Some of our results have been published previously in abstract form (Jami et al., 2003).
Materials and Methods
Adult Aplysia californica (100–150 g) were obtained from Alacrity Marine Biological (Redondo Beach, CA). Animals were housed in a 50 gallon aquarium filled with cooled (14°C), aerated artificial seawater (ASW; Instant Ocean; Aquarium Systems, Mentor, OH). All animals were housed for ≥24 h before the start of the experiment.
The semi-intact preparation was similar to that described previously (Ezzeddine and Glanzman, 2003) (Fig. 1). During experiments, the abdominal artery was perfused with aerated ASW (15°) via a cannula at a rate of ∼1 ml/h. The cannula was used to selectively administer drugs to the abdominal ganglion. Stimulating electrodes (see below) were implanted into the siphon and tail. The afferent vein of the gill was cannulated and perfused with chilled, aerated ASW at a rate of 100 ml/h. The cannula in the afferent vein was secured with a surgical silk suture and connected to a force transducer (UFI, Moro Bay, CA), which was used to measure the GWR. After setting up the preparation for stimulation and recording, it was rested for ∼1.5 h. During experiments, the preparation was perfused with ASW (13°-15°) at a rate of 1 L/h.
The conditioned and unconditioned stimuli were delivered via pairs of implanted Teflon-insulated platinum wires (125 μm in diameter; catalog #773000; A-M Systems, Carlsborg, WA). Two pairs of wires were implanted in the siphon for delivery of the CSs, one pair on each side. A single pair of wires was implanted in the tail for delivery of the US. The stimuli used for the CS and US were 10 ms pulses of 25 Hz direct current (CS, 500 ms duration; US, 1 s duration) delivered by an electronic stimulator (S48; Grass-Telfactor, West Warwick, RI). The threshold voltage to elicit a GWR was determined for each of the three implanted electrodes (the two siphon electrodes and the tail electrode) ∼15 min before the start of the experiment. (The threshold voltage for elicitation of the GWR in the experiments was 9–11 V. All preparations in which a stimulus of >11 V was required to elicit the GWR were discarded.) The CS voltage was then set to be slightly above threshold level. The US was set at ∼5 times the threshold level (range, 20–50 V). The intensity of the US was fixed for a given experiment.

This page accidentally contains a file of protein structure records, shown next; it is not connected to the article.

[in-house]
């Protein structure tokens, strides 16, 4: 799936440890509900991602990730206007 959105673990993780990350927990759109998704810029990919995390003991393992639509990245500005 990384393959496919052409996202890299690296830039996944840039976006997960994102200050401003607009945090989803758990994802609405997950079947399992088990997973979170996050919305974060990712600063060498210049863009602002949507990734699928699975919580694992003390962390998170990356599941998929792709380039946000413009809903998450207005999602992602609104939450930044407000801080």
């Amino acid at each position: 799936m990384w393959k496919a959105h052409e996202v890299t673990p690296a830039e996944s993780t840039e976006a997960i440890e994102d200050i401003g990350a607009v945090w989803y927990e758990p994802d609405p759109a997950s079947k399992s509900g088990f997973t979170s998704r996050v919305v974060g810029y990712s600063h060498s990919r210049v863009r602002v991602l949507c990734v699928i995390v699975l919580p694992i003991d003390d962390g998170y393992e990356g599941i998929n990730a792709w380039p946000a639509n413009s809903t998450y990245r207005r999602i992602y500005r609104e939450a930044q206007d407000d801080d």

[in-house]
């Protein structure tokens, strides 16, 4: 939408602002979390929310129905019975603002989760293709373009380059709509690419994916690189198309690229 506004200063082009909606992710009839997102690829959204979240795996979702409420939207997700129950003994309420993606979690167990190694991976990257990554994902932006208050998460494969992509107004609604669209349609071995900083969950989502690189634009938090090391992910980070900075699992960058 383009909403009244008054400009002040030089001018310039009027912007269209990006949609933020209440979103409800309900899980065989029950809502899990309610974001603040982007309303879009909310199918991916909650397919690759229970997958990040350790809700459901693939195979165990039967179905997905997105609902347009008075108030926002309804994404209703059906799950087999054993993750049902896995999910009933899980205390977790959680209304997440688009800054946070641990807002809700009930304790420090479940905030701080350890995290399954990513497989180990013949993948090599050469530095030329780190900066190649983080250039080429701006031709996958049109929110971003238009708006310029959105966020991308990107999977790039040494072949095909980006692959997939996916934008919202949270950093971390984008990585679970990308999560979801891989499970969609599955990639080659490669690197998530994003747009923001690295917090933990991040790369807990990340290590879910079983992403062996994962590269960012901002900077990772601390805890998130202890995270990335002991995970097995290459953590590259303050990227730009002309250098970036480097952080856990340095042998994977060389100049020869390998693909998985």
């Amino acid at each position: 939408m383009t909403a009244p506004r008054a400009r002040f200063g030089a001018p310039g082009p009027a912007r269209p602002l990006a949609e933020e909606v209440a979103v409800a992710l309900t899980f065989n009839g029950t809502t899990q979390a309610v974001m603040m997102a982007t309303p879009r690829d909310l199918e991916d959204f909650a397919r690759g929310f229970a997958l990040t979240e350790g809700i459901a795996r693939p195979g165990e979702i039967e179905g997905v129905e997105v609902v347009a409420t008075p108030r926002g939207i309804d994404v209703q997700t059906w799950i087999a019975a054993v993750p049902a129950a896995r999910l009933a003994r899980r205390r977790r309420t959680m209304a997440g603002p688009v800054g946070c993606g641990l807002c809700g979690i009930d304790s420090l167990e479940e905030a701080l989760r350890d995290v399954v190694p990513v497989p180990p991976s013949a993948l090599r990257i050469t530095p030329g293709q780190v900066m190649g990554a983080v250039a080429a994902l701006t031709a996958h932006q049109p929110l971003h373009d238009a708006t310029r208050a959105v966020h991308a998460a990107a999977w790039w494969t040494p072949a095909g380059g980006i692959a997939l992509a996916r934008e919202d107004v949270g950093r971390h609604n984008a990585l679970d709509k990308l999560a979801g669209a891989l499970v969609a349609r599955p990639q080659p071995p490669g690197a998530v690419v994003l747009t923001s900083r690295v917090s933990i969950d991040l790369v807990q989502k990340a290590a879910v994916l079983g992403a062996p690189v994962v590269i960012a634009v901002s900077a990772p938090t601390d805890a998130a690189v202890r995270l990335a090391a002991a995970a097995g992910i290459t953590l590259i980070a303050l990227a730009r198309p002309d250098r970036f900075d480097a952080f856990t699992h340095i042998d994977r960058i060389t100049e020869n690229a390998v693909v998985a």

Three pretest stimuli were given to each siphon site at 2.5 min intervals. Some preparations then received differential classical conditioning training, beginning 2.5 min after the last pretest. Differential training consisted of five bouts of paired stimulation, in which stimulation of one of the siphon sites (the CS+) was paired with the US. The onset of the US was timed to occur at the offset of the CS (Carew et al., 1981, 1983). The side of the siphon, whether right or left, that received the CS+ stimulation was determined in pseudorandom manner before training. Bouts of paired CS+–US stimulation were applied at once per 5 min. Stimulation of the second siphon site (the CS−) occurred 2.5 min after each bout of CS+–US stimulation (Fig. 1). The CS− stimulation was delivered five times. Thus, during differential conditioning, each preparation received each of the three stimuli (the CS+, the CS−, and the US) five times. Other preparations received training with only the CS (CS-alone training) after the pretest stimulation. Here, each siphon site received CS stimulation five times; the stimuli were alternately delivered to each siphon site (right or left) at 2.5 min intervals.